The habitat characterization of subaqueous soils is important for inventorying natural resources and monitoring changes in ecosystem processes. This project aimed to characterize benthic communities within coastal ponds of southern Rhode Island, and develop an understanding of how these communities change due to habitat alterations. I explored the distribution of benthic biology among a range of estuarine subaqueous soils and the effect of anthropogenic disturbance (dredging) on these distributions. The term “benthic” refers to the collection of organisms living in the substrate at the interface ...


Wire Netting Reduces African Elephant (Loxodonta Africana) Impact To Selected Large Trees In South Africa, Kelly Derham May 2014

Wire Netting Reduces African Elephant (Loxodonta Africana) Impact To Selected Large Trees In South Africa, Kelly Derham

Masters Theses & Specialist Projects

African elephants (Loxodonta africana) are ecosystem engineers in that they substantially alter the environment through their unique foraging and feeding habits. At high densities, elephants potentially have negative impacts on the environment, specifically to large trees. Because of this, recent increases of elephants in the Associated Private Nature Reserves (APNR) on the Western Boundary of Kruger National Park, South Africa have caused concern regarding the health of several species of tree. My objective was to assess the effectiveness of wrapping protective wire netting around the trunk of the tree in preventing and reducing bark stripping by elephants. 2,668 trees ...


Fish Assemblage Relationships With Physical Characteristics And Presence Of Dams In Three Eastern Iowa Rivers, Clay L. Pierce, N. L. Ahrens, A. K. Loan-Wilsey, G. A. Simmons, G. T. Gelwicks May 2014

Fish Assemblage Relationships With Physical Characteristics And Presence Of Dams In Three Eastern Iowa Rivers, Clay L. Pierce, N. L. Ahrens, A. K. Loan-Wilsey, G. A. Simmons, G. T. Gelwicks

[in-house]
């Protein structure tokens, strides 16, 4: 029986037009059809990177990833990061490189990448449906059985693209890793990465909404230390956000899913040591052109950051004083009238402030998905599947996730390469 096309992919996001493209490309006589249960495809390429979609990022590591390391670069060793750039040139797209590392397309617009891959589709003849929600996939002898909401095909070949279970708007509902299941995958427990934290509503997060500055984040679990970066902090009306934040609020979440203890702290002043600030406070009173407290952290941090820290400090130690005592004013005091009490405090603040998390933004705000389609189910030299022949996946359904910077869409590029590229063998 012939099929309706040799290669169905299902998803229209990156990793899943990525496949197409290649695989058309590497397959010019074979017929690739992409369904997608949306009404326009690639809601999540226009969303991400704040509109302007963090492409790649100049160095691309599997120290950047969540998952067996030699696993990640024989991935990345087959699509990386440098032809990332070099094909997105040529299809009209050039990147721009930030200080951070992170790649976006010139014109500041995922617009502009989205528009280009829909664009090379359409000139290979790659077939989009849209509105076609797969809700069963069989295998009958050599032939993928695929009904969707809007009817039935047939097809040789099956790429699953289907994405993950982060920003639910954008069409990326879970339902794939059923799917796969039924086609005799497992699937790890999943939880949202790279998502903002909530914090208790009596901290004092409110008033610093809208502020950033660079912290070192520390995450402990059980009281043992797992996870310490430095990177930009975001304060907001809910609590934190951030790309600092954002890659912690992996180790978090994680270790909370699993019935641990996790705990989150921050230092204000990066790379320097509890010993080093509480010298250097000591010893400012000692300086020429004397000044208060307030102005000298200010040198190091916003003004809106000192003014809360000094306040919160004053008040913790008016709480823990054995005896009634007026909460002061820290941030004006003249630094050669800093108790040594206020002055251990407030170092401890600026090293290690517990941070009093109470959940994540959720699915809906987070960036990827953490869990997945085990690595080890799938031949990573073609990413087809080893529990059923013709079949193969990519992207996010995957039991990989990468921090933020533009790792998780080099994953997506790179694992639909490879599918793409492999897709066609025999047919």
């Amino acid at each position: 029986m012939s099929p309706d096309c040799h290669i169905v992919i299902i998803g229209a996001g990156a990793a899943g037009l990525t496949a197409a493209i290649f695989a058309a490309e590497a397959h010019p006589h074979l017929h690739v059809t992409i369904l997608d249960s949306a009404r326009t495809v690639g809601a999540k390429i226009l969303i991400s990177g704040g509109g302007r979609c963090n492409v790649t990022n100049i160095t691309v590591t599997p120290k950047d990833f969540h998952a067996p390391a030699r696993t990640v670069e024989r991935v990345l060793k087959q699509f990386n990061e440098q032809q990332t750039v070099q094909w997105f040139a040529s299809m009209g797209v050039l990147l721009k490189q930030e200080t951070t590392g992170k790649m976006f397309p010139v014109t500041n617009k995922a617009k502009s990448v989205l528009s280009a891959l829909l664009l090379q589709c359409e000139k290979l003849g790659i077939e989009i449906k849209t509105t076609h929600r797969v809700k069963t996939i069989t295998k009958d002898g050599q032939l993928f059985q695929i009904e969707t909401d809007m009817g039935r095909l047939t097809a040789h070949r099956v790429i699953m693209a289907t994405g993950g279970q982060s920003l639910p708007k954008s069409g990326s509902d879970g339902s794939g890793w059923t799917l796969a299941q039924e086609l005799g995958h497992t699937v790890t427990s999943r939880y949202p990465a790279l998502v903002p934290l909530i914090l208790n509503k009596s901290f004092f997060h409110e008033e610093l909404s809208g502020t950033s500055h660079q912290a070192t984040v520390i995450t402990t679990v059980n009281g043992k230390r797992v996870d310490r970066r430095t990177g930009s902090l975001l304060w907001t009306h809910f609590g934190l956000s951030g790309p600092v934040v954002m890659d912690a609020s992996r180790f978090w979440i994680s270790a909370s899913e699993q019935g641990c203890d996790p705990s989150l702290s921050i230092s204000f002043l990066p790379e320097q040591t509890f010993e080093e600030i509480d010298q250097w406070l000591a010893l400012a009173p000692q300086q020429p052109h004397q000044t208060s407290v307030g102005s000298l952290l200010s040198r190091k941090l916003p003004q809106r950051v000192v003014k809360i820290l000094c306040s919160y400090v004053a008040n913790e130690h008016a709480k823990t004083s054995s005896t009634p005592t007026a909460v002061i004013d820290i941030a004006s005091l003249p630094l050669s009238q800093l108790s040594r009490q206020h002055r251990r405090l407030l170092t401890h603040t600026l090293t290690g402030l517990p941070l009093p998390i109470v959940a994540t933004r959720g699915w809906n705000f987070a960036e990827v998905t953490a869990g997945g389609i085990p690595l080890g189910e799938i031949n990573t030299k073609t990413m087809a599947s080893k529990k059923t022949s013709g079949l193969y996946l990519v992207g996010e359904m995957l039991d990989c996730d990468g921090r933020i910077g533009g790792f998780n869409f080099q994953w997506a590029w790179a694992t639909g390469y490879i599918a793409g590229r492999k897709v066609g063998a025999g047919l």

Natural Resource Ecology and Management Publications

Fish assemblages in rivers of the Midwestern United States are an important component of the region's natural resources and biodiversity. We characterized the physical environment and presence of dams in a series of reaches in three eastern Iowa rivers tributary to the Mississippi River and related these characteristics to the fish assemblages present. Some physical characteristics were similar among the 12 study reaches, whereas others differed substantially. We found a total of 68 species across the 12 study reaches; 56 in the Turkey River, 51 in the Maquoketa River and 50 in the Wapsipinicon River. Seventeen species could be ...


Modeling And Monitoring Terrestrial Primary Production In A Changing Global Environment: Toward A Multiscale Synthesis Of Observation And Simulation, Shufen Pan, Hanqin Tian, Shree R. S. Dangal, Zhiyun Ouyang, Bo Tao, Wei Ren, Chaoqun Lu, Steven W. Running Apr 2014

Modeling And Monitoring Terrestrial Primary Production In A Changing Global Environment: Toward A Multiscale Synthesis Of Observation And Simulation, Shufen Pan, Hanqin Tian, Shree R. S. Dangal, Zhiyun Ouyang, Bo Tao, Wei Ren, Chaoqun Lu, Steven W. Running

Ecosystem and Conservation Sciences Faculty Publications

There is a critical need to monitor and predict terrestrial primary production, the key indicator of ecosystem functioning, in a changing global environment. Here we provide a brief review of three major approaches to monitoring and predicting terrestrial primary production: (1) ground-based field measurements, (2) satellite-based observations, and (3) process-based ecosystem modelling. Much uncertainty exists in the multi-approach estimations of terrestrial gross primary production (GPP) and net primary production (NPP). To improve the capacity of model simulation and prediction, it is essential to evaluate ecosystem models against ground and satellite-based measurements and observations. As a case, we have shown the ...


Body Size And Species Richness Changes In Glyptosaurinae (Squamata: Anguidae) Through Climatic Transitions Of The North American Cenozoic, Sara Elshafie Apr 2014

Body Size And Species Richness Changes In Glyptosaurinae (Squamata: Anguidae) Through Climatic Transitions Of The North American Cenozoic, Sara Elshafie

Dissertations & Theses in Earth and Atmospheric Sciences

Poikilothermic vertebrates offer excellent climate proxies based on relationships between environment and measurable variables such as body size and species richness. Relationships of these variables in lizards to environmental transitions over long time scales are poorly understood. Here I show that patterns of body size and species richness in a lizard clade, Glyptosaurinae (Squamata: Anguidae), correspond to known histories of paleotemperatures through the Cenozoic of North America. Glyptosaurines have the richest fossil record among North American Cenozoic lizards and exhibit a wide range of skull sizes. In order to estimate body size for glyptosaurines and other fossil anguids, I collected ...